In a pre-dawn launch, Indian space agency ISRO scripted history by successfully launching earth observation satellite RISAT-2B that would enhance the country’s surveillance capabilities among others.
As the 25-hour countdown which began Tuesday concluded, the agency’s trusted workhorse Polar Satellite Launch Vehicle (PSLV-C46) blasted off at 5.30 am from the first launch pad of the Satish Dhawan Space Centre here on its 48th mission, carrying the 615 kg satellite.
The RISAT-2B (Radar Imaging Satellite-2B), meant for application in fields such as surveillance, agriculture, forestry and disaster management support, was released into the orbit around 15 minutes after the lift-off.
It would replace the RISAT-2, which was successfully launched in 2009.
Indian Space Research Organisation (ISRO) Chairman K Sivan had earlier described the mission as a “very, very important” one for the country. This is a very, very important mission for India. It is an excellent satellite with hi-fi earth observation (capabilities),” he had said.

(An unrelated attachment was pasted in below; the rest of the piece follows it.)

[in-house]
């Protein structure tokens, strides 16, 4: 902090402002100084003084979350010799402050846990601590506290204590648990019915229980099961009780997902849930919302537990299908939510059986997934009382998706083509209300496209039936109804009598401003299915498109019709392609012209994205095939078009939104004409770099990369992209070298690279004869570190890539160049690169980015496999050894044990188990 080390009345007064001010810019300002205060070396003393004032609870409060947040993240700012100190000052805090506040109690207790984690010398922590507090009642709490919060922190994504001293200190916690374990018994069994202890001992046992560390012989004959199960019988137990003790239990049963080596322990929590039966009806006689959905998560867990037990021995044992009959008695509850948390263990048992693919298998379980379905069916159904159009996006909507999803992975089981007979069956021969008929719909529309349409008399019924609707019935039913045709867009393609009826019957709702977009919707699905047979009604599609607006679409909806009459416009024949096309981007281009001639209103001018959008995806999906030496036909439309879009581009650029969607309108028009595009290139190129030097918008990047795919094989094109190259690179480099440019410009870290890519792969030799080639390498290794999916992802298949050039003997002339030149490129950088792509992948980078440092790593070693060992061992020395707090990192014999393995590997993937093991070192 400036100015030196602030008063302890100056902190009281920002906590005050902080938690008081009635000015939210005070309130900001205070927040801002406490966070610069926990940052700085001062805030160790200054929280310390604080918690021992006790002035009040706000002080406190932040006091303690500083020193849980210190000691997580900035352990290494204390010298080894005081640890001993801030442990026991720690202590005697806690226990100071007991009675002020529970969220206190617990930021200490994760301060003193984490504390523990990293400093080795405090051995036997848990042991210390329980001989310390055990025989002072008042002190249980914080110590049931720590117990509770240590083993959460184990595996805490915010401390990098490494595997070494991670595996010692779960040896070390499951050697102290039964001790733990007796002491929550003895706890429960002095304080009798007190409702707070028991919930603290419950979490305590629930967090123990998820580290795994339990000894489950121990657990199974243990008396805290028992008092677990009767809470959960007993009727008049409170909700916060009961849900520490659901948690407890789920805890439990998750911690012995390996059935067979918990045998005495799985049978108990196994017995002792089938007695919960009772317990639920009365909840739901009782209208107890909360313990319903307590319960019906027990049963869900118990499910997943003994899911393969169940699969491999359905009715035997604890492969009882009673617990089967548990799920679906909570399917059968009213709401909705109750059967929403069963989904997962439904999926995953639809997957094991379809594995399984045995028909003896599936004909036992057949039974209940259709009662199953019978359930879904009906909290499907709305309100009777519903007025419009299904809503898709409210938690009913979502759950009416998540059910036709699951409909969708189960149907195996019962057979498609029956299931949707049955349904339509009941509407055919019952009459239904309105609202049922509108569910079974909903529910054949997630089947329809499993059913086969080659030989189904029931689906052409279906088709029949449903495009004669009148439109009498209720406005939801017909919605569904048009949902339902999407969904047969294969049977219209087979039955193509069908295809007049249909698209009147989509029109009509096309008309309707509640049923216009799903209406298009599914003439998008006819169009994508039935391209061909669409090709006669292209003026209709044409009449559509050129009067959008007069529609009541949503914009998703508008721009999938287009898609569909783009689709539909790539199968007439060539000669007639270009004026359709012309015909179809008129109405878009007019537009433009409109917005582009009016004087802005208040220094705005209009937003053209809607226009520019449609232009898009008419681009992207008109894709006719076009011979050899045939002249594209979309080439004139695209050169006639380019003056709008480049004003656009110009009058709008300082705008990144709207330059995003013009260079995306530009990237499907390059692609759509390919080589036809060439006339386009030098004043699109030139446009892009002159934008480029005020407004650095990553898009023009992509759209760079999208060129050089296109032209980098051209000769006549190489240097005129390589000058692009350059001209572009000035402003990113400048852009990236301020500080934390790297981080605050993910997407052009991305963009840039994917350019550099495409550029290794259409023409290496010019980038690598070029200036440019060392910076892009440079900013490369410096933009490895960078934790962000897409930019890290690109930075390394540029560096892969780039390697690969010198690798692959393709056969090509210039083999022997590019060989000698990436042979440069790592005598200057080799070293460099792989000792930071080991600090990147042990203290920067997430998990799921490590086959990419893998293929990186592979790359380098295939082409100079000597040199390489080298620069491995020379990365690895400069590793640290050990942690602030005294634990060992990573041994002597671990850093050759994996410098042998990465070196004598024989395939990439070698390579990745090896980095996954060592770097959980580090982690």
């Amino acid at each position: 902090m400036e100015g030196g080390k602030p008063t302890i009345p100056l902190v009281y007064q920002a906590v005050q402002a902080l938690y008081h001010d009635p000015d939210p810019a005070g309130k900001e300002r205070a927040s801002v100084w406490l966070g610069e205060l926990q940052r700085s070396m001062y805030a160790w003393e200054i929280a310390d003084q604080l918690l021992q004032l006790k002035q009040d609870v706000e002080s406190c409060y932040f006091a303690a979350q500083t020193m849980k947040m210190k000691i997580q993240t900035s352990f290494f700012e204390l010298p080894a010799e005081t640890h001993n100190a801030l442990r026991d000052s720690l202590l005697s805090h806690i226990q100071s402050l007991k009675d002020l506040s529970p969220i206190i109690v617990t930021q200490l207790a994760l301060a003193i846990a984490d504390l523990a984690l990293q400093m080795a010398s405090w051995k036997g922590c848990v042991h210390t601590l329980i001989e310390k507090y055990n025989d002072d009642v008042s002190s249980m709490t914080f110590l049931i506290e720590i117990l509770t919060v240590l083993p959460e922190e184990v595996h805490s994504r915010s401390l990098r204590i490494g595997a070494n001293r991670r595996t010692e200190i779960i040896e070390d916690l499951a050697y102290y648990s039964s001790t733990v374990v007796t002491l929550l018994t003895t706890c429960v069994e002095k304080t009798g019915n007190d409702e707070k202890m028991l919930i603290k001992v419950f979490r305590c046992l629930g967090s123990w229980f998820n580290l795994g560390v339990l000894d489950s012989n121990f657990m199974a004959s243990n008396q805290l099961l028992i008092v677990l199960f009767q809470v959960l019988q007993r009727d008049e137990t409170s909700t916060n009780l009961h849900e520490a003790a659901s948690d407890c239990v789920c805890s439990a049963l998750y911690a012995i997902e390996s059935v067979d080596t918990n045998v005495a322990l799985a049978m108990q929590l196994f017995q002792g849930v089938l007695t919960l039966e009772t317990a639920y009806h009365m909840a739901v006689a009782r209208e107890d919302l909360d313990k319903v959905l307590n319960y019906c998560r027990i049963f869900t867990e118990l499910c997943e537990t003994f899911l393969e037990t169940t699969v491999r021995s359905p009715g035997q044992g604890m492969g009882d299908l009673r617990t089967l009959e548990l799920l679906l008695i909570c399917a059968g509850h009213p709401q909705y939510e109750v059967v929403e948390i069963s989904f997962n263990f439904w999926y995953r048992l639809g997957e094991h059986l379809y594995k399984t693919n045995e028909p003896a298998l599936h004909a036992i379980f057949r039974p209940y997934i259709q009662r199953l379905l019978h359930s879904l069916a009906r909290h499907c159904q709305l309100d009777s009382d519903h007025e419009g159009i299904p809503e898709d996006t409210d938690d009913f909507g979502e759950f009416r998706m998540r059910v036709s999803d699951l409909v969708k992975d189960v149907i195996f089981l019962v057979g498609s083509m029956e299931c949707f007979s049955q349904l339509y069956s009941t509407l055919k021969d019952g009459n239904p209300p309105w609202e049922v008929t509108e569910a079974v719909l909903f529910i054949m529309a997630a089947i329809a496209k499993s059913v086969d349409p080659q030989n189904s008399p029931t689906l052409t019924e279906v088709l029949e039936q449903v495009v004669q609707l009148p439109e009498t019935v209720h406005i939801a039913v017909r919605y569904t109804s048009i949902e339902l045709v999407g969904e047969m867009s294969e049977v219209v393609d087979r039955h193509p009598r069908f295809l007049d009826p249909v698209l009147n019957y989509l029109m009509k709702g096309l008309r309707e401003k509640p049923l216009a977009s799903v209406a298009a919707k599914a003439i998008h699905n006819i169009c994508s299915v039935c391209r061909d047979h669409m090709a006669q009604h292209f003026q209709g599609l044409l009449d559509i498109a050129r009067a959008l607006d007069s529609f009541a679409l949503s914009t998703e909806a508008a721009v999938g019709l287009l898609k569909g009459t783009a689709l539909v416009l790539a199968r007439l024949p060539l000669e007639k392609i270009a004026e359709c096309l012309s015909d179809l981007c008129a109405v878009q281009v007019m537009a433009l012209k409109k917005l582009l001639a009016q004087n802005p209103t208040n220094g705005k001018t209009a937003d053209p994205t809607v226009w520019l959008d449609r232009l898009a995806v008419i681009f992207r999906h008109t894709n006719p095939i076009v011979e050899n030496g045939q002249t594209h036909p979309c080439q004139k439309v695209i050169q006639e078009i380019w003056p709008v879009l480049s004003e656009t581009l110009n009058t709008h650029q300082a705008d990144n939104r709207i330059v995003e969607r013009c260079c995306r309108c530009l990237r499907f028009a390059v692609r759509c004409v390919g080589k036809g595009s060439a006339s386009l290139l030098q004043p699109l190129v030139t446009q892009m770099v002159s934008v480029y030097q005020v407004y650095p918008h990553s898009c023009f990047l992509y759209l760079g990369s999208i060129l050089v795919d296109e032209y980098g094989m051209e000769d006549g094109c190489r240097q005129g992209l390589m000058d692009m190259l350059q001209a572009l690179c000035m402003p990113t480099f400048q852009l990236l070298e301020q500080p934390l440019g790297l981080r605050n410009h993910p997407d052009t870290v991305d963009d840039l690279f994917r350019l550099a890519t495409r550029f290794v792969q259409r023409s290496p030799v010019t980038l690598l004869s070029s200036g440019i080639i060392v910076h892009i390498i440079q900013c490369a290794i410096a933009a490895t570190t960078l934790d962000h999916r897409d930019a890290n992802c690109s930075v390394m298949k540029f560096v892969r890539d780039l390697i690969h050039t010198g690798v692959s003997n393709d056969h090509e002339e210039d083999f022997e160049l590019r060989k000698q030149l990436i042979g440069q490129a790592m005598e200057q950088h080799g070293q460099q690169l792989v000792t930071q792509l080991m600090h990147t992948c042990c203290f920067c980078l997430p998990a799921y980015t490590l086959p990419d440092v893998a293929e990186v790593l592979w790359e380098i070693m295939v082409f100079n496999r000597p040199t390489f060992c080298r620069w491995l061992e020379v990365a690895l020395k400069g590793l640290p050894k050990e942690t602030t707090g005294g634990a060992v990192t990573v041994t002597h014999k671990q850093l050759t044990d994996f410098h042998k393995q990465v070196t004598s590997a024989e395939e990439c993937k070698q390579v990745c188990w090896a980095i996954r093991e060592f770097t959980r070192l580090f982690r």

The RISAT-2B is equipped with a synthetic aperture radar that can take pictures of the earth during day and night, and also under cloudy conditions.
With a mission life of five years, the satellite would also be used for military surveillance, ISRO sources said.
The RISAT-2 has been actively used by India to monitor activities in camps across the border in Pakistan to thwart infiltration bids by terrorists.
The PSLV-C46 was the 14th flight of the PSLV in its core-alone configuration sans the use of the solid strap-on motors.
It was the 72nd launch vehicle mission from Sriharikota and also marked the 36th launch from the first launch pad.
Wednesday’s launch of the PSLV also marked the third launch in 2019.
The other two were the PSLV-C45/EMISAT mission, which successfully injected the EMISAT and 29 international customer satellites into their orbits on April 1, and the PSLV-C44, which successfully placed the Microsat-R and the Kalamsat-V2 satellites in designated orbits on January 24.
ISRO had launched RISAT-1, a microwave remote sensing satellite, on April 26, 2012 from Sriharikota.